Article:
in a community that tolerates bullying is stressful, and it might
make it harder for kids to learn: In schools where bullying is
entrenched, students perform lower on standardized achievement tests
(Twemlow et al 2001).
So how can we stop bullying in school?
Consider this story.
researchers wired up primary school children with wireless microphones
and videotaped them as they played in the school yard. The researchers
collected 125 hours of observations altogether (Hawkins, Pepler and
These observations included 306 episodes of
bullying—defined as acts of aggression in which the aggressor was more
powerful than the victim. And here’s where it gets interesting.
• Most bullying episodes—88%--happened in front of peer witnesses
• Peers intervened in only 19% of these episodes
peers did intervene—speaking up or physically defending the victims—the
bullies tended to stop: 57% of the interventions clearly stopped the
bully within 10 seconds
It seems that simply taking a stand may be enough to stop a bully in his tracks.
But the Canadian study focused only on bullying incidents in progress.
Can we prevent these incidents from happening in the first place?
looked over a lot of research, and it certainly seems plausible. But
it’s not a simple problem to fix. Here is an overview of the
experimental research—what studies say about how to stop bullying in
Stop bullying in school by changing the behavior of bullies and bystanders
The Canadian study suggests that bullies like to play to an audience.
In fact, researchers have suggested that many bystanders actively
reinforce bullying—by laughing, taunting, or simply observing without
making any protests (Twemlow et al 2004).
And kids aren’t the only
bystanders who witness bullying in school. When teachers, parents, and
other adults stand by without intervening, they are passively supporting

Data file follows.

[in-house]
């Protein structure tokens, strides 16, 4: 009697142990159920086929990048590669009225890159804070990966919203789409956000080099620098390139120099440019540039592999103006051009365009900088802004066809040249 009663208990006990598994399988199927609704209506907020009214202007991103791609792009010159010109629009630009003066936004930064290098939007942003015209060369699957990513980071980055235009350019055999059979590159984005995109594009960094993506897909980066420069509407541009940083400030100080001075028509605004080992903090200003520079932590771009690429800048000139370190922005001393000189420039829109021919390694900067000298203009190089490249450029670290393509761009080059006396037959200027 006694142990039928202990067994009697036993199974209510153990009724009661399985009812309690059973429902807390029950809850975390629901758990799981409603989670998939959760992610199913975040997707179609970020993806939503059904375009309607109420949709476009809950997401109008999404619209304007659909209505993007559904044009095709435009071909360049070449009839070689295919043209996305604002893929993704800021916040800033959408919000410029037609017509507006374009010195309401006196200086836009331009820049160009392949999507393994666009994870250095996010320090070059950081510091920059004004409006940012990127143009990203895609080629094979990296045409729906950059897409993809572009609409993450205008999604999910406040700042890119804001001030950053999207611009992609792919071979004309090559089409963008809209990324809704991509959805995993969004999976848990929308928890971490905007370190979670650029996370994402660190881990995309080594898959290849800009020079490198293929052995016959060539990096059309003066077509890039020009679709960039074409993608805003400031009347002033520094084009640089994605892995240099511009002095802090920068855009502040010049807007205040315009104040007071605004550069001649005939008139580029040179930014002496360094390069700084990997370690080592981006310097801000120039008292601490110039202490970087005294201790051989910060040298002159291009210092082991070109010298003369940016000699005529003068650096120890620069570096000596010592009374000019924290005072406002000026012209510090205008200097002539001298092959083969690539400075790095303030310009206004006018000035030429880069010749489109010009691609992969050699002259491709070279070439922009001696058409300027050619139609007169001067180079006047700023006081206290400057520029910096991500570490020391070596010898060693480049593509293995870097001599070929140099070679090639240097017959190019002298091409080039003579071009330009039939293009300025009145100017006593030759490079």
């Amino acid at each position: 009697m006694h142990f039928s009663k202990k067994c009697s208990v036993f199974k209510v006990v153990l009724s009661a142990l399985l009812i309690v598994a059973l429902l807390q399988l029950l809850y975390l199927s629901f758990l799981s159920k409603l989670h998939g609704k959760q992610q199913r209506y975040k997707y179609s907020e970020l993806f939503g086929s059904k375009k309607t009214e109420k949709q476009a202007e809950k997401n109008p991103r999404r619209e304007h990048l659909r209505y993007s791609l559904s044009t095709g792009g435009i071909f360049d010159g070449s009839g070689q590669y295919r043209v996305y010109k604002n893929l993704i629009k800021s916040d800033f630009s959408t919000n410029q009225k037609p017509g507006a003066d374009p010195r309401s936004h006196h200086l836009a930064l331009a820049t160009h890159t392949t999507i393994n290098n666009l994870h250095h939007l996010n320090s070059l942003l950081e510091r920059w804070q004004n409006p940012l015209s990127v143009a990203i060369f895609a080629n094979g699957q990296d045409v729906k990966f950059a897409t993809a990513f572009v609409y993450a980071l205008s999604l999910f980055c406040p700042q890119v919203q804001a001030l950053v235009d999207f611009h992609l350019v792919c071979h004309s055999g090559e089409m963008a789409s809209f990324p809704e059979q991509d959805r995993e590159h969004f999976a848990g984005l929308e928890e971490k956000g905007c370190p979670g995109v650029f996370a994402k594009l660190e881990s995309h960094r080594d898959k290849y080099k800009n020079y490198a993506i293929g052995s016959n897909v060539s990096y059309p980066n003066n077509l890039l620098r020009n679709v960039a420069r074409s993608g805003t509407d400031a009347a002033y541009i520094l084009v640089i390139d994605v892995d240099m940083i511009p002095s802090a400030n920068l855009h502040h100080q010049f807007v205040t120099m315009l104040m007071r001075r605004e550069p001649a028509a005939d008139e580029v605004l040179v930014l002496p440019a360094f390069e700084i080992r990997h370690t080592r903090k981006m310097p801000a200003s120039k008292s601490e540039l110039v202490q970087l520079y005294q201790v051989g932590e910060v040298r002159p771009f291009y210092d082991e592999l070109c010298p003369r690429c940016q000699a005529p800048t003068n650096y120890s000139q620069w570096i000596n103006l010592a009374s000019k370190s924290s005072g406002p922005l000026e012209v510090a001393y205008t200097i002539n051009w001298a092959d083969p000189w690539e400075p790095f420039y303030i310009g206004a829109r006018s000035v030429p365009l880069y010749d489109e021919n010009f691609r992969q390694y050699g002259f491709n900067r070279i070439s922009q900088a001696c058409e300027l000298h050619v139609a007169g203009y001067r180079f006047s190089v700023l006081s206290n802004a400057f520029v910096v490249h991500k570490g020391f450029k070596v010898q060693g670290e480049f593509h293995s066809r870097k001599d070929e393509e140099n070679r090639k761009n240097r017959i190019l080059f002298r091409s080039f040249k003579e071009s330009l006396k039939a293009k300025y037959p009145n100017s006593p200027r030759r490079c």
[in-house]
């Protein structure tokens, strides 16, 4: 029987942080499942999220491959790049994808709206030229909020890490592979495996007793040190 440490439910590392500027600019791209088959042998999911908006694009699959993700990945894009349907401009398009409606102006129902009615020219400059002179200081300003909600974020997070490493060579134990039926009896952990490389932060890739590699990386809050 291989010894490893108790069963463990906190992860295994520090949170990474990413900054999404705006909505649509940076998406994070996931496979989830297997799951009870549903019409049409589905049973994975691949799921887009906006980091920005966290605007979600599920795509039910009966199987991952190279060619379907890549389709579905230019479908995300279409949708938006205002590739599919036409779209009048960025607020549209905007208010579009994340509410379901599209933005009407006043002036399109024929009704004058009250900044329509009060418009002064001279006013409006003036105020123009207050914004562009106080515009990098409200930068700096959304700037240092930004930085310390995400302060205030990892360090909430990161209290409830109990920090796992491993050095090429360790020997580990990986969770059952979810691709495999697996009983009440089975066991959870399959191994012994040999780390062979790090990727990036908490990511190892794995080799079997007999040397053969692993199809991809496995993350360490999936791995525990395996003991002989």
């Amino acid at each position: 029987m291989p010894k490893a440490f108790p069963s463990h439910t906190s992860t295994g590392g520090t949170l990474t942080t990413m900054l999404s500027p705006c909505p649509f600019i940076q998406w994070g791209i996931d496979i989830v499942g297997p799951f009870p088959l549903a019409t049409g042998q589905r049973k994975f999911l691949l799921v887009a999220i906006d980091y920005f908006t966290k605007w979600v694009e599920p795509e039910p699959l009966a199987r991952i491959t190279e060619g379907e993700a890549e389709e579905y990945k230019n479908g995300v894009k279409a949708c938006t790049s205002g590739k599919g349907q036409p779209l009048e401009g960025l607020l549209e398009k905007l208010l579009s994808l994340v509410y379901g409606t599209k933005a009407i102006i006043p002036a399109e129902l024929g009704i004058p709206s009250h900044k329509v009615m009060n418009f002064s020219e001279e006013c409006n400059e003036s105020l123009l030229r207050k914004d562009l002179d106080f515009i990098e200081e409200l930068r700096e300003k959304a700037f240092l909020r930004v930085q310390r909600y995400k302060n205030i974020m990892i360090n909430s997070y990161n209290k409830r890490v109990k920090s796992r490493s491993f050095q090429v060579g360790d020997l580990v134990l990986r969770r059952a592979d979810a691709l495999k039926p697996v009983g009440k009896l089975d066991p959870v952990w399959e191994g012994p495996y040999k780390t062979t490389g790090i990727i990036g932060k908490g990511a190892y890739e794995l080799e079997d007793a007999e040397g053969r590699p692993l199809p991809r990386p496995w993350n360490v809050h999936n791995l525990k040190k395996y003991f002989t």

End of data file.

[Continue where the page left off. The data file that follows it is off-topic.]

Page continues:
The Twemlow program
Such observations inspired Stuart Twemlow and his fellow researchers
to develop a school-based anti-bullying program designed to change the
way both bullies and bystanders behave (Twemlow et al 1999). For full
can download the 134-page manual here.
The program helps kids become “gentle warriors," people who are
courageous, friendly, helpful, respectful, and show self-control. The
program incorporates four components:
• Creating an atmosphere of zero tolerance both for bullying and for
standing by during violent acts. This is accomplished through many
“consciousness-raising" tactics, like giving school-wide recognition to
kids who act “heroically" (e.g., by intervening on behalf of a victim).
In addition, each classroom is given a “peace banner" to display on the
classroom door. The banner may be taken down during the day if someone
engages in bullying.
• A progressive discipline plan that avoids
drastic punishments. For example, if a child bullies someone, a teacher
might remove the “peace banner" from the classroom door for the rest of
the day (a tactic that makes bullying everyone’s business). More serious
actions are taken if kids continue to misbehave.
• A physical
education plan designed to teach kids how to control their impulses
(featuring martial arts training, role playing, and anger management).
• A mentoring program for adults and kids designed to teach kids to avoid involvement in bullying.
Twemlow and colleagues tested the program in an inner city American
elementary school, disciplinary referrals for physical aggression
dropped by 50%.
In a control school matched for demographics and other variables, the rates of referrals didn’t change.